Jacques Demy filmed his cotton candy-colored, dream-like musical comedy on location in Rochefort — a small provincial military town in the southwest of France. The filmmaker and Agnès Varda, his wife and best friend until his untimely death, scouted different areas searching for the perfect location for this risky, American-like production. Rochefort’s town square along with the local architecture and the people convinced Demy that this was the perfect spot to create his unique vision. The filming took place during the summer of 1966 and all the hard work that went into those long hot months resulted in a masterpiece that lives on as a favorite for many — both in France and abroad.
The Young Girls of Rochefort has it all — mini skirts and sailor suits, talented twins who long for Paris, a murderer on the loose, and a Gene Kelly love interest. It is obvious in the dancing, costumes, and incredible songs, which were written in collaboration with Michel Legrand, that Demy was inspired by the Hollywood musicals of the 1940s and 50s that “fed his dreams”. His end result was something personal and very specific to its creator but with much more depth than musical films produced in post-war America.
In 1993, twenty-five years after the release of the film, the city of Rochefort gathered for the celebration of the production that reinvented their town. Catherine Deneuve was once again the star of the gathering but other big names, like Agnès Varda and Michel Legrand, were in attendance. In true Varda style, the documentarian was armed with a camera and conducted interviews with extras and other locals in Rochefort who remember the summer of 1966. She also gazed upon the ongoing festivities and met with people who have continued to embody the legacy of this particular Demy production through passing it on to their students or children.
Varda took this new footage from the celebration and mixed it with the old behind the scenes shots she captured in 1966 to create a documentary entitled The Young Girls Turn 25. Varda narrates the documentary and gives a personal insight into short clips of Demy rehearsing dance numbers with the sisters — sometimes with a lit cigarette dangling from his lips.
There is a particular part of this hour-long documentary that displays the unconditional love that existed between Demy and Varda — both in the obvious but also through subtext. While rehearsing a scene with Deneuve in the cafe set, Varda explains how much fun their daughter, Rosalie, had during the filming before remarking her mother tried her best to stay out of the way. Then, Varda leads right into an intimate shot of Jacques putting on a sweater while still talking to Deneuve. At first, it appears that the filmmaker is doing just that, putting on another layer because he is chilled, but it is not until paired with Varda’s voiceover that this moment conveys so much more. Varda states, “Only I would have filmed my darling dressing with that special rhythm of his.” It is true — there is a precise way that Demy puts on his sweater as he first bunches up the bottom to the hole for the head then pulls it over. Then, he spaces out the sleeves on each side until he is comfortable. This simple act of putting on a sweater is something much more to lovers, as displayed through the lens of the camera and the want to watch your true love’s every move.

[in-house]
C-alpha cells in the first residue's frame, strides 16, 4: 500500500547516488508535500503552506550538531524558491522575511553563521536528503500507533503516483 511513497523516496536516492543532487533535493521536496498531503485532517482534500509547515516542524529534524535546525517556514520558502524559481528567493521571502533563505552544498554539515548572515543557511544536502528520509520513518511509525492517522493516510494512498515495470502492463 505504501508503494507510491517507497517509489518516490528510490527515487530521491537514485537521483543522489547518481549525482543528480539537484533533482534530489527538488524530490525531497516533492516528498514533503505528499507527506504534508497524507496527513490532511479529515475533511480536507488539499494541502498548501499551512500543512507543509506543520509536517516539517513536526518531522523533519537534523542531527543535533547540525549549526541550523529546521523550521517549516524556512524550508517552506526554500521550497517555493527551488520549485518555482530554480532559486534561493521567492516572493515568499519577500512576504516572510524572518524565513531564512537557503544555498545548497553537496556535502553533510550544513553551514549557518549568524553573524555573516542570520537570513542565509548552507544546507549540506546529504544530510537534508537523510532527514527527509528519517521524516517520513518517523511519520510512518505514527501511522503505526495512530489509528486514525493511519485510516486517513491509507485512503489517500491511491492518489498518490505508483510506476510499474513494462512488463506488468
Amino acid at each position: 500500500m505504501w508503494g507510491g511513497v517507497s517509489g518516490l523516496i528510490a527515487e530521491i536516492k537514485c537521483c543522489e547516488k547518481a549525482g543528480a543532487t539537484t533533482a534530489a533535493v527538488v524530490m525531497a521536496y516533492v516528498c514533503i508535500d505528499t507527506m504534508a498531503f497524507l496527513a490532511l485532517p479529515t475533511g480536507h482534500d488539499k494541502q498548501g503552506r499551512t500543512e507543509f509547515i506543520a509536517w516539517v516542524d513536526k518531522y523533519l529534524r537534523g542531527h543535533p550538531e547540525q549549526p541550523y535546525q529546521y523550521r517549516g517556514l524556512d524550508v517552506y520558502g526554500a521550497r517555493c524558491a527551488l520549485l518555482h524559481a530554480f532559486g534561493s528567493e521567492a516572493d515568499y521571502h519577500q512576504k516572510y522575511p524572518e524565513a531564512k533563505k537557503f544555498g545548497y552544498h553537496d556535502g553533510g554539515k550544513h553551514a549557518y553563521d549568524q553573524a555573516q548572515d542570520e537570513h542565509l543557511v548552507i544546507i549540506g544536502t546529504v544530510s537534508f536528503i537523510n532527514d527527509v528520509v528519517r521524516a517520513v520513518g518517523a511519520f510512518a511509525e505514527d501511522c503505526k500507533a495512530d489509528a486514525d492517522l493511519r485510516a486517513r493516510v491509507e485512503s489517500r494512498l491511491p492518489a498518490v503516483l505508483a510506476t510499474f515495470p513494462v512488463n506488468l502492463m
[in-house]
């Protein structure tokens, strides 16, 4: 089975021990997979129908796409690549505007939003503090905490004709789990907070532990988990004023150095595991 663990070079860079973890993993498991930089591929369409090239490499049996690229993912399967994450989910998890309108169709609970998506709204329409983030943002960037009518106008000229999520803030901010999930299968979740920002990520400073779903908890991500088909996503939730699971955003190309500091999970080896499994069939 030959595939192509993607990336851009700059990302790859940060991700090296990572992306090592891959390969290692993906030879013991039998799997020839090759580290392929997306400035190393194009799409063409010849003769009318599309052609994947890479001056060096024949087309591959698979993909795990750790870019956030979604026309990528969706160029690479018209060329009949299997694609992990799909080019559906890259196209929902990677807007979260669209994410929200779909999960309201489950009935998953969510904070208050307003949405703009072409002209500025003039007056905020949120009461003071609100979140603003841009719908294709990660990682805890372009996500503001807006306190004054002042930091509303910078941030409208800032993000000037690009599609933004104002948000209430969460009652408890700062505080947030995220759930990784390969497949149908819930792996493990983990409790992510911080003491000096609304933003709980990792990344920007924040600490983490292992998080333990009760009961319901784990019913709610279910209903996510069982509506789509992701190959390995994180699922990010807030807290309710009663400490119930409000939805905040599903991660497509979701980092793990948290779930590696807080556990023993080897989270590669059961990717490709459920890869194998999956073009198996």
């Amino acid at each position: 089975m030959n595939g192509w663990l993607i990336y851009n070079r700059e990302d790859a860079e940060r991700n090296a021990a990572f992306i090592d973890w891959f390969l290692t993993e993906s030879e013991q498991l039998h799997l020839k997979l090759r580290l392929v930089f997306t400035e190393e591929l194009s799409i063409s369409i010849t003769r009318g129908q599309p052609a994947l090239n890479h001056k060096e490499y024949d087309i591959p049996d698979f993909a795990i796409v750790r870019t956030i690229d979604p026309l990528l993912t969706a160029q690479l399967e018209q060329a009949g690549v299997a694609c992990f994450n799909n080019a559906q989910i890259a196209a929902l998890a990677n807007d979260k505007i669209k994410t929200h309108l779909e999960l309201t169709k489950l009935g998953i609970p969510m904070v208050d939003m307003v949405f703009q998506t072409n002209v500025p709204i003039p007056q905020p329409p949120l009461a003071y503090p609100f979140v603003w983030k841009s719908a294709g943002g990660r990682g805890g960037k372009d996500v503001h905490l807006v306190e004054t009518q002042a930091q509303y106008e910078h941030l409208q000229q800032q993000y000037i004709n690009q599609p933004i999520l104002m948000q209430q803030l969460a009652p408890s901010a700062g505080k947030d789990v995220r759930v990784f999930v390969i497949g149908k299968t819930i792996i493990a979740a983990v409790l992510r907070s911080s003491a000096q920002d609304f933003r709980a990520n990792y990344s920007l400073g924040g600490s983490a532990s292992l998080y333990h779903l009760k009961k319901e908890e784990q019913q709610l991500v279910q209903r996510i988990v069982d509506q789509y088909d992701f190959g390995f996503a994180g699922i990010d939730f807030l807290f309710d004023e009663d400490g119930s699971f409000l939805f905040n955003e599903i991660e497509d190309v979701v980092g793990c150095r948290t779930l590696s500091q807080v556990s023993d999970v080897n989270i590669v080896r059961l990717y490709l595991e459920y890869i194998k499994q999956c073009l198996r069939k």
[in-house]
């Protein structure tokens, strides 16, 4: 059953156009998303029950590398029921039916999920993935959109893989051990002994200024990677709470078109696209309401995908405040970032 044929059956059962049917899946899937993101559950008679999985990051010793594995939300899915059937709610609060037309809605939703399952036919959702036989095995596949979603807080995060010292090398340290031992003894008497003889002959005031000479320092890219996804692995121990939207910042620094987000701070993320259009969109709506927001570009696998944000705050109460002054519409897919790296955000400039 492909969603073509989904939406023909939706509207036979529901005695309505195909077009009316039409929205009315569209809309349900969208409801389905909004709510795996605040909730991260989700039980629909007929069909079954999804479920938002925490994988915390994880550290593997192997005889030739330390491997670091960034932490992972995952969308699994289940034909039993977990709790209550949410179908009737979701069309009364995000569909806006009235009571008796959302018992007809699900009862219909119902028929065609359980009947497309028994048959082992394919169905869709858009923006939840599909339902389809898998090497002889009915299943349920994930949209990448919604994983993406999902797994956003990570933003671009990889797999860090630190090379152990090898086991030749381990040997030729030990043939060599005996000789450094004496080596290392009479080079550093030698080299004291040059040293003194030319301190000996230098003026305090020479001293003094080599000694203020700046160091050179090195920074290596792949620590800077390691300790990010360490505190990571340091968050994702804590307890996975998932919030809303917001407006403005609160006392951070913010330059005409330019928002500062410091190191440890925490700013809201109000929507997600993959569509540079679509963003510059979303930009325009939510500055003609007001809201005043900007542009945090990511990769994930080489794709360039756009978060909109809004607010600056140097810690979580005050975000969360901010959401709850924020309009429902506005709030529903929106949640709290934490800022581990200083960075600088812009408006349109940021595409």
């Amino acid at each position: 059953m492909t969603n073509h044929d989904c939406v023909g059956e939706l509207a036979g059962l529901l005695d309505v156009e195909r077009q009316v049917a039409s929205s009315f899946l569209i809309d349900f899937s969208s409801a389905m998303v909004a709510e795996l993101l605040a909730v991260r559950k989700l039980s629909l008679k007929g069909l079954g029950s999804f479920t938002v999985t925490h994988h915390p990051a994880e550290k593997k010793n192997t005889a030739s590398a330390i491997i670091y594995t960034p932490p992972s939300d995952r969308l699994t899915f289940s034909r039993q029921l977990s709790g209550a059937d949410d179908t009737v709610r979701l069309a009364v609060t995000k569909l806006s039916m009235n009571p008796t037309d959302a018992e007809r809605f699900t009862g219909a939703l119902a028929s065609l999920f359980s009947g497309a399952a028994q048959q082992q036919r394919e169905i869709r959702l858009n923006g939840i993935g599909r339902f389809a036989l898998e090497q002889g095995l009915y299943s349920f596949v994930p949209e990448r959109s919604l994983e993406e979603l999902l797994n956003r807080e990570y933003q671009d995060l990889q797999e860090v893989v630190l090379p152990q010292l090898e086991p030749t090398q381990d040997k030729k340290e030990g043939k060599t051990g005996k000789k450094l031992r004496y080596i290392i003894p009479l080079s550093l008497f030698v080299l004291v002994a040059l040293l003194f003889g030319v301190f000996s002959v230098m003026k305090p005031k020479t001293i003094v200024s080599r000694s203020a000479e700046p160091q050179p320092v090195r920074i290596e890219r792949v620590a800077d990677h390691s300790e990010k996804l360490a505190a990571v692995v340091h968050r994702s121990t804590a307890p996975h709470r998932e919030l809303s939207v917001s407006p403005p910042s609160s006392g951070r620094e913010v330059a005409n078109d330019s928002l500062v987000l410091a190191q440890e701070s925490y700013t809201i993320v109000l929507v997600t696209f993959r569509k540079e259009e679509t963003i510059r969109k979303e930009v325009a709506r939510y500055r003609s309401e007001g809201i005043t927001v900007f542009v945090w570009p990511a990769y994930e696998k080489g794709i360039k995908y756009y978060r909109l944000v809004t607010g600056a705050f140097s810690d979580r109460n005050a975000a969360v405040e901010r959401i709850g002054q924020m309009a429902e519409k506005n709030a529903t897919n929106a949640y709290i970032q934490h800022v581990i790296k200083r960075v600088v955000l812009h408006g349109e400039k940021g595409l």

The couple had an understanding of each other — as filmmakers and as each other’s partners. The support Varda gave to Demy was not because of some oppressive protocol that society placed on women at the time but because she truly respected him. As Demy was sick, and death was right around the corner, Varda fulfilled a dream of his by directing a film, Jacquot de Nantes, based on his childhood. This big gesture is obviously special and romantic but there is something about capturing your love’s specific tempo when dressing that shows a subtle, modest love that is intimate and authentic.
In today’s world — which seems to be getting darker as if the love for each other is being sucked out by some invisible force — it is hard to believe in true love. Divorce and breakups are a common occurrence and expectations from social media and society add other hurdles to make a successful relationship almost impossible. Let’s not forget the added racism, homophobia, and transphobia that creates a hostile environment for certain couples. Even in the sight of all this hate, there is something about the love and understanding that Jacques Demy and Agnès Varda shared that gives me hope that true love exists.
Granted, they had struggles and times of difficulty, as Varda reasonably mentions in some of her other works but they took the time to understand each other, to learn what respect and unconditional love actually look like. Their focus was not on allowing others to dictate what was personal but being open to each other’s wants and desires. Both continued to make their art in a particular style and though their only collaboration was the before mentioned Jacquot de Nantes, they supported each other’s dreams and visions.
The Young Girls of Rochefort is a personal film — to Jacques Demy, to the citizens of Rochefort, and to everyone that has seen it and felt a connection to its dazzling tone and catchy tunes. Thankfully, Agnès Varda had her never-sleeping camera to capture the moments in the production that are just as magical as the artistic result. It is through her documentary that we learn about the reality that existed behind the fairytale-like world of Jacques Demy and it is through The Young Girls Turn 25 that we see that true love is capturing the love of your life as they put on a sweater.
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